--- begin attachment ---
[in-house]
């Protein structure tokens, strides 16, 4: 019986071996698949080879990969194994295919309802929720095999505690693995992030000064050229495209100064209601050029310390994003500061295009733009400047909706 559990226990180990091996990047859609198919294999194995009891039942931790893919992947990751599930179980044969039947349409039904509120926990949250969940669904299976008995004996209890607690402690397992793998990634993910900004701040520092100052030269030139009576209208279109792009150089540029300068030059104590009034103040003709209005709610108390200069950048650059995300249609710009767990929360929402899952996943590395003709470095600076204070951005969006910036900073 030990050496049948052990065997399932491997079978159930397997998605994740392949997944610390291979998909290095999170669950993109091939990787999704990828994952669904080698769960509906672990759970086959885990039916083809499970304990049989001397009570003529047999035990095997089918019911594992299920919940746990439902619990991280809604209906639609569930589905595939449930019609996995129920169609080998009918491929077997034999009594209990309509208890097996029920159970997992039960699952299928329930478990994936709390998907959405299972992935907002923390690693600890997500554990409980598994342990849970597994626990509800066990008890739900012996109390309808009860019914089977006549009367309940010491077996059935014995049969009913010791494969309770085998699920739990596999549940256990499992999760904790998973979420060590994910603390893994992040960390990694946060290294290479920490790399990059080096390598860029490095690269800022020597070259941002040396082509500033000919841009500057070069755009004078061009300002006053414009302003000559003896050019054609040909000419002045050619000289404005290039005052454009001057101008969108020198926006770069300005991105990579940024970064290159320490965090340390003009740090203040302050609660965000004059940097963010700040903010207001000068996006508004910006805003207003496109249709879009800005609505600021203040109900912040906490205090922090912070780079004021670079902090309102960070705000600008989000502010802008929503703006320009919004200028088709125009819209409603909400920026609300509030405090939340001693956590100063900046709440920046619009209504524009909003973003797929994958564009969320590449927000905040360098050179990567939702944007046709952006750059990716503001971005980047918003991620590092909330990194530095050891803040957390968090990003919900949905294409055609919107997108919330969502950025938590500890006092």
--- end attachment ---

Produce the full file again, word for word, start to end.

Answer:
[in-house]
């Protein structure tokens, strides 16, 4: 019986071996698949080879990969194994295919309802929720095999505690693995992030000064050229495209100064209601050029310390994003500061295009733009400047909706 559990226990180990091996990047859609198919294999194995009891039942931790893919992947990751599930179980044969039947349409039904509120926990949250969940669904299976008995004996209890607690402690397992793998990634993910900004701040520092100052030269030139009576209208279109792009150089540029300068030059104590009034103040003709209005709610108390200069950048650059995300249609710009767990929360929402899952996943590395003709470095600076204070951005969006910036900073 030990050496049948052990065997399932491997079978159930397997998605994740392949997944610390291979998909290095999170669950993109091939990787999704990828994952669904080698769960509906672990759970086959885990039916083809499970304990049989001397009570003529047999035990095997089918019911594992299920919940746990439902619990991280809604209906639609569930589905595939449930019609996995129920169609080998009918491929077997034999009594209990309509208890097996029920159970997992039960699952299928329930478990994936709390998907959405299972992935907002923390690693600890997500554990409980598994342990849970597994626990509800066990008890739900012996109390309808009860019914089977006549009367309940010491077996059935014995049969009913010791494969309770085998699920739990596999549940256990499992999760904790998973979420060590994910603390893994992040960390990694946060290294290479920490790399990059080096390598860029490095690269800022020597070259941002040396082509500033000919841009500057070069755009004078061009300002006053414009302003000559003896050019054609040909000419002045050619000289404005290039005052454009001057101008969108020198926006770069300005991105990579940024970064290159320490965090340390003009740090203040302050609660965000004059940097963010700040903010207001000068996006508004910006805003207003496109249709879009800005609505600021203040109900912040906490205090922090912070780079004021670079902090309102960070705000600008989000502010802008929503703006320009919004200028088709125009819209409603909400920026609300509030405090939340001693956590100063900046709440920046619009209504524009909003973003797929994958564009969320590449927000905040360098050179990567939702944007046709952006750059990716503001971005980047918003991620590092909330990194530095050891803040957390968090990003919900949905294409055609919107997108919330969502950025938590500890006092």